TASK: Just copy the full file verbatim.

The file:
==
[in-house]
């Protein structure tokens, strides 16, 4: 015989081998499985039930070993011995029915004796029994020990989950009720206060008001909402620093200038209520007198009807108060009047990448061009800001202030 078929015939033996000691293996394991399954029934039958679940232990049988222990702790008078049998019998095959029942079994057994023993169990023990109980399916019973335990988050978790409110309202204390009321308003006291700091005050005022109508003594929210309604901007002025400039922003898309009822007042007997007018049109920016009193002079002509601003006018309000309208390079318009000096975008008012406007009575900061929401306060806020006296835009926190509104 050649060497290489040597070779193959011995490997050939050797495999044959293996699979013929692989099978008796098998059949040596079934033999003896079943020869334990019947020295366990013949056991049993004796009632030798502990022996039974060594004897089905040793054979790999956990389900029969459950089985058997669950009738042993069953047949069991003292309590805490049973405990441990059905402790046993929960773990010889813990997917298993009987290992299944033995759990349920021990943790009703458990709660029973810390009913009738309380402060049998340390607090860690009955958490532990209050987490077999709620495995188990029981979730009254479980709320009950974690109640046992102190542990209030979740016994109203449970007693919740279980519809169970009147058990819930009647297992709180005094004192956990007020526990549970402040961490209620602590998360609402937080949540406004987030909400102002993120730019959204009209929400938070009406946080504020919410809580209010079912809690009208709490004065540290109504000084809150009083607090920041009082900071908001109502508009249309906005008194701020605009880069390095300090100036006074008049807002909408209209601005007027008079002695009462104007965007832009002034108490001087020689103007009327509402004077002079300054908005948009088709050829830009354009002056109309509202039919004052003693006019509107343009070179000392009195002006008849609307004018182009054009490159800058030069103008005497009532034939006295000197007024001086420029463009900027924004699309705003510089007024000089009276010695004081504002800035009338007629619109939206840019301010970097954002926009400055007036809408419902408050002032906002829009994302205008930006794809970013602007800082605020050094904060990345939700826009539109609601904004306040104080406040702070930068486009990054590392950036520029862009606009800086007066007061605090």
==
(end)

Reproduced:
[in-house]
């Protein structure tokens, strides 16, 4: 015989081998499985039930070993011995029915004796029994020990989950009720206060008001909402620093200038209520007198009807108060009047990448061009800001202030 078929015939033996000691293996394991399954029934039958679940232990049988222990702790008078049998019998095959029942079994057994023993169990023990109980399916019973335990988050978790409110309202204390009321308003006291700091005050005022109508003594929210309604901007002025400039922003898309009822007042007997007018049109920016009193002079002509601003006018309000309208390079318009000096975008008012406007009575900061929401306060806020006296835009926190509104 050649060497290489040597070779193959011995490997050939050797495999044959293996699979013929692989099978008796098998059949040596079934033999003896079943020869334990019947020295366990013949056991049993004796009632030798502990022996039974060594004897089905040793054979790999956990389900029969459950089985058997669950009738042993069953047949069991003292309590805490049973405990441990059905402790046993929960773990010889813990997917298993009987290992299944033995759990349920021990943790009703458990709660029973810390009913009738309380402060049998340390607090860690009955958490532990209050987490077999709620495995188990029981979730009254479980709320009950974690109640046992102190542990209030979740016994109203449970007693919740279980519809169970009147058990819930009647297992709180005094004192956990007020526990549970402040961490209620602590998360609402937080949540406004987030909400102002993120730019959204009209929400938070009406946080504020919410809580209010079912809690009208709490004065540290109504000084809150009083607090920041009082900071908001109502508009249309906005008194701020605009880069390095300090100036006074008049807002909408209209601005007027008079002695009462104007965007832009002034108490001087020689103007009327509402004077002079300054908005948009088709050829830009354009002056109309509202039919004052003693006019509107343009070179000392009195002006008849609307004018182009054009490159800058030069103008005497009532034939006295000197007024001086420029463009900027924004699309705003510089007024000089009276010695004081504002800035009338007629619109939206840019301010970097954002926009400055007036809408419902408050002032906002829009994302205008930006794809970013602007800082605020050094904060990345939700826009539109609601904004306040104080406040702070930068486009990054590392950036520029862009606009800086007066007061605090």